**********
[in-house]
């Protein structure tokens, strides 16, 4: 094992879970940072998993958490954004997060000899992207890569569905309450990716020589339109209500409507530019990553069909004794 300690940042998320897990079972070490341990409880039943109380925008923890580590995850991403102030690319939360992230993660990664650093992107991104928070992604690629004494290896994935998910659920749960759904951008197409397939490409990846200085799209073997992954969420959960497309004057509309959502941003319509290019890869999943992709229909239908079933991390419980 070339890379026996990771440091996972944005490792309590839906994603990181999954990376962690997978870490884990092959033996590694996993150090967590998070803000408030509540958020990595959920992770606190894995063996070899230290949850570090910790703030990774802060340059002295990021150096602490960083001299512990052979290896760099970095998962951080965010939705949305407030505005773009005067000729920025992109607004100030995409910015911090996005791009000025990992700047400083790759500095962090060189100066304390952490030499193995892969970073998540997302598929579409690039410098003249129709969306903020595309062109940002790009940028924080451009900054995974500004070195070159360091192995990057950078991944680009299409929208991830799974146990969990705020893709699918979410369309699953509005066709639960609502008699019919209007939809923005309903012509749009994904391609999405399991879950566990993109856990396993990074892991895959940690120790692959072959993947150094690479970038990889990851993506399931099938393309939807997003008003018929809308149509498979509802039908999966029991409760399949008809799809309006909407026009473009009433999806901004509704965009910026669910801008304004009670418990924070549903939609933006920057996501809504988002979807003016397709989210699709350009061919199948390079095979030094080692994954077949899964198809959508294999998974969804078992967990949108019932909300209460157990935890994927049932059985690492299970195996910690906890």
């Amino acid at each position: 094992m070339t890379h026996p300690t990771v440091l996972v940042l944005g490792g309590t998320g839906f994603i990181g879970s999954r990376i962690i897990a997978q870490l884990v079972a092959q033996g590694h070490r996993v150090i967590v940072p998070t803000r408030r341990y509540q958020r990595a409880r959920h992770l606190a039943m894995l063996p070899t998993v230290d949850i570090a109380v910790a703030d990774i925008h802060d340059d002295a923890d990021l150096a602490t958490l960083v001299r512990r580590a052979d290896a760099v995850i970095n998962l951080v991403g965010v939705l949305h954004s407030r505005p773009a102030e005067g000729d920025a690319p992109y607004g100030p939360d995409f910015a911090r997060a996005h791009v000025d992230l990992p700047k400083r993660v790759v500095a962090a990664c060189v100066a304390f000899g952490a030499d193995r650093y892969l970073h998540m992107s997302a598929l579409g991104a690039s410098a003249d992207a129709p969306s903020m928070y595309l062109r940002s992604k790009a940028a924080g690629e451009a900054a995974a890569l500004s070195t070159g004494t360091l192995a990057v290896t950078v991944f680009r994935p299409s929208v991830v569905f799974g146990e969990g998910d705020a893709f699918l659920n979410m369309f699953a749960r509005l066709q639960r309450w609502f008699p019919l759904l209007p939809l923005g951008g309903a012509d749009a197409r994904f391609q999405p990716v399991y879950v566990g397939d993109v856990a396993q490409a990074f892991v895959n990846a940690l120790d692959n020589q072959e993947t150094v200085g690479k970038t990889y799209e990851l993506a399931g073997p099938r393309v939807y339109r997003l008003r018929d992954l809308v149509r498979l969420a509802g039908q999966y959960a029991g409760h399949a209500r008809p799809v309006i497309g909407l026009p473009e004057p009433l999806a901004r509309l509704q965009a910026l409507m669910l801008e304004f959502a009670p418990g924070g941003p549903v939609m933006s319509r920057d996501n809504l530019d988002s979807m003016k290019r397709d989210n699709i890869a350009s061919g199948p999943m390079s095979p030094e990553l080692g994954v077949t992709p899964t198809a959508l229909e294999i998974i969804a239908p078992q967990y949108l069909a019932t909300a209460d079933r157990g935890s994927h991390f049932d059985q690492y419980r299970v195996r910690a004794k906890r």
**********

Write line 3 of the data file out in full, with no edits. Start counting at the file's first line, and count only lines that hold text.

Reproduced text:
């Amino acid at each position: 094992m070339t890379h026996p300690t990771v440091l996972v940042l944005g490792g309590t998320g839906f994603i990181g879970s999954r990376i962690i897990a997978q870490l884990v079972a092959q033996g590694h070490r996993v150090i967590v940072p998070t803000r408030r341990y509540q958020r990595a409880r959920h992770l606190a039943m894995l063996p070899t998993v230290d949850i570090a109380v910790a703030d990774i925008h802060d340059d002295a923890d990021l150096a602490t958490l960083v001299r512990r580590a052979d290896a760099v995850i970095n998962l951080v991403g965010v939705l949305h954004s407030r505005p773009a102030e005067g000729d920025a690319p992109y607004g100030p939360d995409f910015a911090r997060a996005h791009v000025d992230l990992p700047k400083r993660v790759v500095a962090a990664c060189v100066a304390f000899g952490a030499d193995r650093y892969l970073h998540m992107s997302a598929l579409g991104a690039s410098a003249d992207a129709p969306s903020m928070y595309l062109r940002s992604k790009a940028a924080g690629e451009a900054a995974a890569l500004s070195t070159g004494t360091l192995a990057v290896t950078v991944f680009r994935p299409s929208v991830v569905f799974g146990e969990g998910d705020a893709f699918l659920n979410m369309f699953a749960r509005l066709q639960r309450w609502f008699p019919l759904l209007p939809l923005g951008g309903a012509d749009a197409r994904f391609q999405p990716v399991y879950v566990g397939d993109v856990a396993q490409a990074f892991v895959n990846a940690l120790d692959n020589q072959e993947t150094v200085g690479k970038t990889y799209e990851l993506a399931g073997p099938r393309v939807y339109r997003l008003r018929d992954l809308v149509r498979l969420a509802g039908q999966y959960a029991g409760h399949a209500r008809p799809v309006i497309g909407l026009p473009e004057p009433l999806a901004r509309l509704q965009a910026l409507m669910l801008e304004f959502a009670p418990g924070g941003p549903v939609m933006s319509r920057d996501n809504l530019d988002s979807m003016k290019r397709d989210n699709i890869a350009s061919g199948p999943m390079s095979p030094e990553l080692g994954v077949t992709p899964t198809a959508l229909e294999i998974i969804a239908p078992q967990y949108l069909a019932t909300a209460d079933r157990g935890s994927h991390f049932d059985q690492y419980r299970v195996r910690a004794k906890r």